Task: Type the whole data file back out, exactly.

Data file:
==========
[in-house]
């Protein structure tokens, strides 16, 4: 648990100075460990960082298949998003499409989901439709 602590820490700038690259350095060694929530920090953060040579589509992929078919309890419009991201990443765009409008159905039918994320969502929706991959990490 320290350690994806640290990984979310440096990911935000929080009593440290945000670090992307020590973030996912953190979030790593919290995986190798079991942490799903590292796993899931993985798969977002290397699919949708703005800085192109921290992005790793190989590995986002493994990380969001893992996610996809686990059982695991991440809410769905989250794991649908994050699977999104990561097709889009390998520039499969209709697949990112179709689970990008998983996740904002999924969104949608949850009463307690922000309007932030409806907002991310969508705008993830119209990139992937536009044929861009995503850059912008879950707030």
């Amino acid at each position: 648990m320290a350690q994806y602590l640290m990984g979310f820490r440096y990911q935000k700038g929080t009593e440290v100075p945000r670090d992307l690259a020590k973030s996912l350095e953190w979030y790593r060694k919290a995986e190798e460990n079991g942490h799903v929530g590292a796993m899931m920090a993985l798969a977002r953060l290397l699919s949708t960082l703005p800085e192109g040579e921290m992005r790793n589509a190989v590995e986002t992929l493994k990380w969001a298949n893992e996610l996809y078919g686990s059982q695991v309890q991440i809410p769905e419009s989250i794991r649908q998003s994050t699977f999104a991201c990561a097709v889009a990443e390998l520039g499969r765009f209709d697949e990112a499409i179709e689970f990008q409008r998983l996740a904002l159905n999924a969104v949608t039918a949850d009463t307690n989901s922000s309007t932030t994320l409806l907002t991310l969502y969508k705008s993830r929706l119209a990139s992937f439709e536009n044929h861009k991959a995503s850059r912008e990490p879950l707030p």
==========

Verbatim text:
[in-house]
């Protein structure tokens, strides 16, 4: 648990100075460990960082298949998003499409989901439709 602590820490700038690259350095060694929530920090953060040579589509992929078919309890419009991201990443765009409008159905039918994320969502929706991959990490 320290350690994806640290990984979310440096990911935000929080009593440290945000670090992307020590973030996912953190979030790593919290995986190798079991942490799903590292796993899931993985798969977002290397699919949708703005800085192109921290992005790793190989590995986002493994990380969001893992996610996809686990059982695991991440809410769905989250794991649908994050699977999104990561097709889009390998520039499969209709697949990112179709689970990008998983996740904002999924969104949608949850009463307690922000309007932030409806907002991310969508705008993830119209990139992937536009044929861009995503850059912008879950707030």
């Amino acid at each position: 648990m320290a350690q994806y602590l640290m990984g979310f820490r440096y990911q935000k700038g929080t009593e440290v100075p945000r670090d992307l690259a020590k973030s996912l350095e953190w979030y790593r060694k919290a995986e190798e460990n079991g942490h799903v929530g590292a796993m899931m920090a993985l798969a977002r953060l290397l699919s949708t960082l703005p800085e192109g040579e921290m992005r790793n589509a190989v590995e986002t992929l493994k990380w969001a298949n893992e996610l996809y078919g686990s059982q695991v309890q991440i809410p769905e419009s989250i794991r649908q998003s994050t699977f999104a991201c990561a097709v889009a990443e390998l520039g499969r765009f209709d697949e990112a499409i179709e689970f990008q409008r998983l996740a904002l159905n999924a969104v949608t039918a949850d009463t307690n989901s922000s309007t932030t994320l409806l907002t991310l969502y969508k705008s993830r929706l119209a990139s992937f439709e536009n044929h861009k991959a995503s850059r912008e990490p879950l707030p």